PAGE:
16 February 2008 | Chris Knipp
Woody meets Eric--and they make beautiful (light) music together
We deserve to know more about Emmanuel Mouret, whose films Variety critic Derek Elley has with good reason called a combination of Woody Allen and Eric Rohmer. Like Woody, Mouret not only writes and directs but is his own delicately droll romantic comedy lead--who combines suggestions of Mr. Allen with M. Jean-Pierre Léaud and Mr. Petter Sellers. How come this is his sixth film and Americans haven't seen any of them? Perhaps because Mouret is a modest filmmaker, who works his way up gradually, adding a few more minutes each time: from 50, he went up to 76, then 85, and this time he's been bold enough to go to 100 minutes. This time, besides himself, following his well-received 2006 Change of Address/Changement d'adresse, which was part of the Diorector's Fortnight at Cannes, he's engaged Julie Gayet, Vieginie Ledoyen, and Stefano Accorsi as co-stars.
Shall We Kiss/Un baiser s'il vous plait is an ingeniously (at one or two moments almost too ingeniously) constructed story-within-a-story. The beauty of it is that the frame-tale is so well-written and acted that we care about visiting textile designer Emilie (Julie Gayet) and Gabriel (Michael Cohen), who gives her a ride on a visit to Nantes, parlays that into a dinner date, then asks her for a goodnight kiss--though the body of the film is the story Emilie tells Gabriel to explain why she thinks even that one kiss would be a dangerous thing. Emilie and Gabriel are a sexy couple, and the suspension of that kiss really keeps viewers holding their breath even as they enjoy the surprises and machinations that now unfold. Mouret's humane and entertaining film is full of a sense of how delicate romantic feelings are and how seamlessly in a courtship the clumsy and the comic and the beautiful can blend into one another. Perhaps best of all, the writer-director envisions a contemporary world in which such a thing as courtship, with its presumption of mutual respect and good manners among all concerned, can still exist.
Emilie's narrative brings in lab researcher Judith (Ledoyen), best friend of math teacher Nicolas (Mouret), who explains to her in one of their weekly tete-a-tetes that he's become so starved for "closeness" (complicité) that to be in the mood to initiate a new relationship he needs a little physical affection--and a kiss--to open him up. He's tried prostitutes, but like the young hustler protagonist of Techine's movie, they "don't kiss"--so that essential "complicité" is lacking. Shyly he asks Judith to help out. Their first attempts at intimacy are ludicrously tentative--with very French discussion back and forth about what to do next before each move forward. They wind up having sex, and though Judith lives with pharmacist Claudio (Accorsi) and (because the renewal of "closeness" apparently "worked") Nicolas soon meets and starts cohabiting with Caline ("Cuddles," Frederique Bel), the two "best friends" eventually have to admit that they can't forget the electricity of their physical encounter. Judith has to grant she isn't so crazy about Claudio any more, and Nicolas hasn't really fallen for Caline and is just hoping he might, later.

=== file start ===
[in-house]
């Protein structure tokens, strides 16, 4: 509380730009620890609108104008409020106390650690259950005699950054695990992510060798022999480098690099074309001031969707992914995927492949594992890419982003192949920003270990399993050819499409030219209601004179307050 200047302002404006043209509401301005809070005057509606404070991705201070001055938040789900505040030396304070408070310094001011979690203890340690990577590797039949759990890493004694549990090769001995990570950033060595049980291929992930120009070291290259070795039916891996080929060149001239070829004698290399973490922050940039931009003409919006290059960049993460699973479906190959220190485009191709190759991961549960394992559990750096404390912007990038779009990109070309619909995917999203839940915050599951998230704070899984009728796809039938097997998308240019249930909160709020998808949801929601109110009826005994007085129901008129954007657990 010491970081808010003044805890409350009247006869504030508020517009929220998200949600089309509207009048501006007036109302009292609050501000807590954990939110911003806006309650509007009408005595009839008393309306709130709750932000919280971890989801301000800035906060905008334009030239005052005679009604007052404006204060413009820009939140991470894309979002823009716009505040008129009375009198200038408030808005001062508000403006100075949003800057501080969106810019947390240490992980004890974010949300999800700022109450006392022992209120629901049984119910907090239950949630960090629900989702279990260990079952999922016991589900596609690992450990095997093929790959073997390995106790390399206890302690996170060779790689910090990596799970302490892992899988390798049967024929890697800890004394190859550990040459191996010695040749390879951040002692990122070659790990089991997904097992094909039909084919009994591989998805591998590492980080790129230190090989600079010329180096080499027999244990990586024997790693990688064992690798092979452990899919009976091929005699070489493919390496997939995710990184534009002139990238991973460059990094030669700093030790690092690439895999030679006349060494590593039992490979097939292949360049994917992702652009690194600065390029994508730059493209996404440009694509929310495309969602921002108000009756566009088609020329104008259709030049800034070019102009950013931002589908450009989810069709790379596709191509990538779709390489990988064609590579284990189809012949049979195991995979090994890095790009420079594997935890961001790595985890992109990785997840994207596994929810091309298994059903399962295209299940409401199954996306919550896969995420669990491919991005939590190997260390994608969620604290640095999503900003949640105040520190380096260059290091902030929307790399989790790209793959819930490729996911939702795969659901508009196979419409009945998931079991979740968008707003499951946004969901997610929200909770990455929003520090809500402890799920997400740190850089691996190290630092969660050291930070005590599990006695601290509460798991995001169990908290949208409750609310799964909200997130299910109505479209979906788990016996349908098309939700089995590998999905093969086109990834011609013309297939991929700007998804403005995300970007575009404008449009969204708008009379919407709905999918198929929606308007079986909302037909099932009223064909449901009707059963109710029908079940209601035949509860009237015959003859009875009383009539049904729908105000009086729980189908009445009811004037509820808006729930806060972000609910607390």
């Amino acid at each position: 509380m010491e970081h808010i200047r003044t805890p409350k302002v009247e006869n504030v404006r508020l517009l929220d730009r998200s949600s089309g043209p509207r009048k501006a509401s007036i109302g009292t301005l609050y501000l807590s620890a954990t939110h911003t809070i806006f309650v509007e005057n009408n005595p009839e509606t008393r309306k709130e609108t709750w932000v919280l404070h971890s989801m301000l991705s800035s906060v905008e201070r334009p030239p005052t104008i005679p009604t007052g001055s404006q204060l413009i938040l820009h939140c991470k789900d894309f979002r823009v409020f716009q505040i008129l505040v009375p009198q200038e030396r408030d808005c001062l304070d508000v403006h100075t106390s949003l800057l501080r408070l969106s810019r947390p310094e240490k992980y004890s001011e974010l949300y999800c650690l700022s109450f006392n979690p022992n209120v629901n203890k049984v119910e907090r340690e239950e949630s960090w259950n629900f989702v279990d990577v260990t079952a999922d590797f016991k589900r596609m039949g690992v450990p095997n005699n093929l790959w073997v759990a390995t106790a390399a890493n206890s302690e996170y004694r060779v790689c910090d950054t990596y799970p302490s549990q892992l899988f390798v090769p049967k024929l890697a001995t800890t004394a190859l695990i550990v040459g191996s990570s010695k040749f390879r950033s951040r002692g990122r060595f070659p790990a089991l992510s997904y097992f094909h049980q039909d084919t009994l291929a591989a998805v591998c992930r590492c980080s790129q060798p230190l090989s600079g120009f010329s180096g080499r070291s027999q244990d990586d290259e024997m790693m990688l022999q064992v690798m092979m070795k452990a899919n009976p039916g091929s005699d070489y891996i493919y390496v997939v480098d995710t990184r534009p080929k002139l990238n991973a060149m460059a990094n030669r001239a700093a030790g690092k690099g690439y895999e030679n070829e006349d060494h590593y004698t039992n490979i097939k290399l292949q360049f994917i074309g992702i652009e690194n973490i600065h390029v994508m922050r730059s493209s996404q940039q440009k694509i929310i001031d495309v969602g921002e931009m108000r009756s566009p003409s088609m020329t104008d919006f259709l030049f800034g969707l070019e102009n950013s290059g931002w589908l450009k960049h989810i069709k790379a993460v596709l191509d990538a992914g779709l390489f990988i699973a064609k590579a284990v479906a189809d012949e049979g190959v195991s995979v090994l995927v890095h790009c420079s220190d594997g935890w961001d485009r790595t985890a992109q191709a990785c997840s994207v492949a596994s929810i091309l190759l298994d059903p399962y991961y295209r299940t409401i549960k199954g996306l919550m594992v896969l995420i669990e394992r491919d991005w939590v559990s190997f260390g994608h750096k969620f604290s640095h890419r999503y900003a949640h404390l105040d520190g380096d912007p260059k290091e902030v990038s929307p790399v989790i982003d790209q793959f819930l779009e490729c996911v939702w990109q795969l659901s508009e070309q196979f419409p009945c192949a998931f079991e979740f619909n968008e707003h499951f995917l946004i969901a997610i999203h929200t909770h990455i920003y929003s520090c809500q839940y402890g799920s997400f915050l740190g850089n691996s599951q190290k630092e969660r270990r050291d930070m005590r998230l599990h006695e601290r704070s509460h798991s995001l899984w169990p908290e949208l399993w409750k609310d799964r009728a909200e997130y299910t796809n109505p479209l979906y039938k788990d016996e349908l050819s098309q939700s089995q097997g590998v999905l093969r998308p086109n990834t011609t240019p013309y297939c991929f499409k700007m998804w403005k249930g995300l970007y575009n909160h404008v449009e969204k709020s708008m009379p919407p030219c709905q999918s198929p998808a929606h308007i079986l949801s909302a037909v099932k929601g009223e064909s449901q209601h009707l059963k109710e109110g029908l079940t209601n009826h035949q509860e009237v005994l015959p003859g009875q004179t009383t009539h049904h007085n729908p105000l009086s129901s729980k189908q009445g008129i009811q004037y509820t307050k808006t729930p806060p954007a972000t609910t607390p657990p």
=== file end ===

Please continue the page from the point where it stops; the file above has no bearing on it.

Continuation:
Mouret's art is in the way he plays with the old idea of people who have trouble recognizing their own feelings, and the cliché, existing only to be smashed, that best friends can't become lovers. Eventually the inevitable must be recognized. It isn't hard for Nicolas to sit down at a bar and tell Caline he's found someone else he cares about more, and she takes it with aplomb. But Emilie cares too much about Claudio to dump him, and she knows he has never looked at anyone else and has fragile feelings. An elaborate ruse is devised based on Claudio's passion for Schubert, and enlisting help from the cooperative Caline.
All this reminds Gabriel of something that happened to him....which is where the storytelling becomes rather intricate.
The ending is ingenious, but the fun is getting there, and the way Mouret's straightforward direction, simple camera-work, and above all his witty, well-paced dialogue keep the audience consistently engaged and delighted. The music always keeps it light--and smart, with Tchaikovsky ballet music leading off many of the early scenes, and Schubert chamber and solo piano music warmly fleshing out the emotional tone as the romance becomes more intense and more complicated. If you can watch this without having fun maybe you just don't like romantic comedy--at least not the French kind.
Shown as part of the Rendez-Vous with French Cinema at Lincoln Center, February 29-March 9, 2008; this opened in France December 12, 2007, receiving high marks from the critics (AlloCiné press rating 3.9).